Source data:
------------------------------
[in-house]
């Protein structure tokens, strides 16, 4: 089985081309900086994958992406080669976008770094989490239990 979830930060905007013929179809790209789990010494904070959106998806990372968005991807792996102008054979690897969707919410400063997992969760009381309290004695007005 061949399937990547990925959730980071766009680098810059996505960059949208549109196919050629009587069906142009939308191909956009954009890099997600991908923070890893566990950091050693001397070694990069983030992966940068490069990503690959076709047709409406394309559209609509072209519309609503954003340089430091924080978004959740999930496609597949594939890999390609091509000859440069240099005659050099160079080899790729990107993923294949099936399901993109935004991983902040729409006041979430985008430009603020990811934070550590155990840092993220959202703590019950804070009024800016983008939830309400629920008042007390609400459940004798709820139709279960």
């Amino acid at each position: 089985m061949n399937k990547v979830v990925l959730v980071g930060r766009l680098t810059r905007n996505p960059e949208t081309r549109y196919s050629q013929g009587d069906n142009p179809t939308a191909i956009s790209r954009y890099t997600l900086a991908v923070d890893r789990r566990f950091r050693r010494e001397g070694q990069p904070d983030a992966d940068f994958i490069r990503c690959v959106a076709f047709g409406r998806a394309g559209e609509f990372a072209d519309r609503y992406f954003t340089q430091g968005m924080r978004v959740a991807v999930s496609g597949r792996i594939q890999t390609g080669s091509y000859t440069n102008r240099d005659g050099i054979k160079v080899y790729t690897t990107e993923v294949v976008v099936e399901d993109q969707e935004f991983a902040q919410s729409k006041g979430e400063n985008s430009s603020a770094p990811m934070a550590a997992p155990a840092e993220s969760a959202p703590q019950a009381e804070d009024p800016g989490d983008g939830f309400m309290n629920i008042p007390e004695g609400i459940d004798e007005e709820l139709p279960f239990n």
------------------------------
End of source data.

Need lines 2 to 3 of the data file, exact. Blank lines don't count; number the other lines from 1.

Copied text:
């Protein structure tokens, strides 16, 4: 089985081309900086994958992406080669976008770094989490239990 979830930060905007013929179809790209789990010494904070959106998806990372968005991807792996102008054979690897969707919410400063997992969760009381309290004695007005 061949399937990547990925959730980071766009680098810059996505960059949208549109196919050629009587069906142009939308191909956009954009890099997600991908923070890893566990950091050693001397070694990069983030992966940068490069990503690959076709047709409406394309559209609509072209519309609503954003340089430091924080978004959740999930496609597949594939890999390609091509000859440069240099005659050099160079080899790729990107993923294949099936399901993109935004991983902040729409006041979430985008430009603020990811934070550590155990840092993220959202703590019950804070009024800016983008939830309400629920008042007390609400459940004798709820139709279960």
């Amino acid at each position: 089985m061949n399937k990547v979830v990925l959730v980071g930060r766009l680098t810059r905007n996505p960059e949208t081309r549109y196919s050629q013929g009587d069906n142009p179809t939308a191909i956009s790209r954009y890099t997600l900086a991908v923070d890893r789990r566990f950091r050693r010494e001397g070694q990069p904070d983030a992966d940068f994958i490069r990503c690959v959106a076709f047709g409406r998806a394309g559209e609509f990372a072209d519309r609503y992406f954003t340089q430091g968005m924080r978004v959740a991807v999930s496609g597949r792996i594939q890999t390609g080669s091509y000859t440069n102008r240099d005659g050099i054979k160079v080899y790729t690897t990107e993923v294949v976008v099936e399901d993109q969707e935004f991983a902040q919410s729409k006041g979430e400063n985008s430009s603020a770094p990811m934070a550590a997992p155990a840092e993220s969760a959202p703590q019950a009381e804070d009024p800016g989490d983008g939830f309400m309290n629920i008042p007390e004695g609400i459940d004798e007005e709820l139709p279960f239990n």